When it isn’t an angry Islamist rabble tearing down the doors of a media organisation for balanced coverage of Erdogan’s rule, it’s the police, as in the case of multimedia company Kozi-Ipek. Kozi-Ipek, home to two newspapers and two television networks, was raided in late October by armed officers, who stormed the networks’ control rooms and shut down live broadcasts. The images of producers demanding to know why they were being shut down traveled the world, and the newspapers raided dressed their covers in all-black the next day to mourn their demise. Following the raid, most of the staff in all four media companies were fired, to be replaced with more malleable writers, editors, and producers.
The human rights situation in Turkey is deteriorating so fast that even the European Union, in a recent, conveniently post-election assessment reported: “over the past year, significant shortcomings affected the independence of the judiciary as well as freedom of assembly and freedom expression.” EU Enlargement Commissioner Johannes Hahn cited “increased pressure and intimidation of journalists and media outlets”.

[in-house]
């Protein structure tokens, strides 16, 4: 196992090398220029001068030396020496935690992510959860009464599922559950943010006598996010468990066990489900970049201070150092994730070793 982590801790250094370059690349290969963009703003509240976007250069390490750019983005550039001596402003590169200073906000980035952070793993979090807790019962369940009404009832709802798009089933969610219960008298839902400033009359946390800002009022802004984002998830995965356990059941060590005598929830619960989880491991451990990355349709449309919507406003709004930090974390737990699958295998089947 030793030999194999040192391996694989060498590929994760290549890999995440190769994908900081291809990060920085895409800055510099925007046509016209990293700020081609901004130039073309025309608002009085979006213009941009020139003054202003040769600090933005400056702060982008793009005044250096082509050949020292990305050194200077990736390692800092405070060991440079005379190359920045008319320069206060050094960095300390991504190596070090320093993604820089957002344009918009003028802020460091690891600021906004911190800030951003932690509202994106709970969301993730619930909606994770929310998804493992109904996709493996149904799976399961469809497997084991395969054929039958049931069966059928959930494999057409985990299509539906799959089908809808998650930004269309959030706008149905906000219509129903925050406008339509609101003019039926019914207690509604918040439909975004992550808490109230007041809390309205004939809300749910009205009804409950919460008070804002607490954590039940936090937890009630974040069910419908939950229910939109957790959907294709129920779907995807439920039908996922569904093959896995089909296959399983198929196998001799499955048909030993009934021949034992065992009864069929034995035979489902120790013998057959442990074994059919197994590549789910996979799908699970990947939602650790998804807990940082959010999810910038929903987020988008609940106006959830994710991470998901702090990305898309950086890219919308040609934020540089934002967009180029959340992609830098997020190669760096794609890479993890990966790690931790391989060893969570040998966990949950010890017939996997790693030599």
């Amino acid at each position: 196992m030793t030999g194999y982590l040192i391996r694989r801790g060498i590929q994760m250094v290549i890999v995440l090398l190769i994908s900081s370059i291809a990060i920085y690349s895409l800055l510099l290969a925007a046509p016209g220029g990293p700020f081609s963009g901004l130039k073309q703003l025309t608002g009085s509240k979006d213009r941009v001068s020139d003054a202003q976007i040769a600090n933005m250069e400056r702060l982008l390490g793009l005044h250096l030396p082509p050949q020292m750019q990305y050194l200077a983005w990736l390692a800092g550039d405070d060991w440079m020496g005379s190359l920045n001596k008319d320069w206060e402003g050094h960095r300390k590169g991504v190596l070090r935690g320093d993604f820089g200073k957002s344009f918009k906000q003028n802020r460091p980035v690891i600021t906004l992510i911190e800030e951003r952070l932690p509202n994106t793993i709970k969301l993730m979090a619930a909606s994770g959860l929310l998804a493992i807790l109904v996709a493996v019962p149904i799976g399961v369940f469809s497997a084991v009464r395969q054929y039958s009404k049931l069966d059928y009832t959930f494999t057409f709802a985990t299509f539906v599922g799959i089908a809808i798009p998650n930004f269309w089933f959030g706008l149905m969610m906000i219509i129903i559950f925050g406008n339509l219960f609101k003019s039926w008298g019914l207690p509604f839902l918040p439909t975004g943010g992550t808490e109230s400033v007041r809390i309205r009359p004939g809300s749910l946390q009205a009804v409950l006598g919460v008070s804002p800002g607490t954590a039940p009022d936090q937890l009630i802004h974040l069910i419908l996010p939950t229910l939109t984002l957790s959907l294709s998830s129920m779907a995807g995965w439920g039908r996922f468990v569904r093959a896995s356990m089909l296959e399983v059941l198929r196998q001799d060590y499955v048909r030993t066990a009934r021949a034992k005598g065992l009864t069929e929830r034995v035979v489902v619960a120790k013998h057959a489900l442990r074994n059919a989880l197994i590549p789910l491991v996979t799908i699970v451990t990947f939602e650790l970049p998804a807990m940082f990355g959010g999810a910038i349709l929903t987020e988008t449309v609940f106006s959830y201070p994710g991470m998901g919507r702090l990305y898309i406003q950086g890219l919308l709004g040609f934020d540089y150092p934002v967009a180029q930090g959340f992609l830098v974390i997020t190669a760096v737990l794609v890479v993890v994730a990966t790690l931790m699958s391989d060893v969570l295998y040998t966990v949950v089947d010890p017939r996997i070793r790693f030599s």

While not a perfect bloc, there is perhaps no other member state in NATO that the same criticisms could be hurled at – even though some persistently try, for internal EU reasons, with Hungary.
It should be, by now, clear that Turkey is not and has no intention on playing a blocking role in the mass migration from the Middle East into Europe, despite EU promises of around €6bn in inducements for the country.
Besides using the crisis as a means by which to shift their Kurdish problem into Europe, the Turkish authorities are also known to be in cahoots with people traffickers loading up boats full of migrants in the Mediterranean. Why? Because, in Prime Minister Ahmet Davutoglu’s words, Turkey has no intention of being “a concentration camp”.
This is a very nice, or rather, deliberately misleading way of putting it. What is means is that Turkey will take the billions of euros of tax payer cash from the EU, but that it will scarcely make any attempts to stop hundreds of thousands of people migrating into Europe.
Europe’s border security agency Frontex states: “A noteworthy development was the liberalisation of the Turkish visa policy towards many African countries, which created a pull factor for migrants from this continent. They now arrive in Turkey by plane with easily obtained visas before crossing illegally into the European Union via Greece and Bulgaria.” And Turkey’s accession to being an EU member state, and the promise by German Chancellor Angela Merkel to “liberalise” visa policy with Turkey will only make this easier still.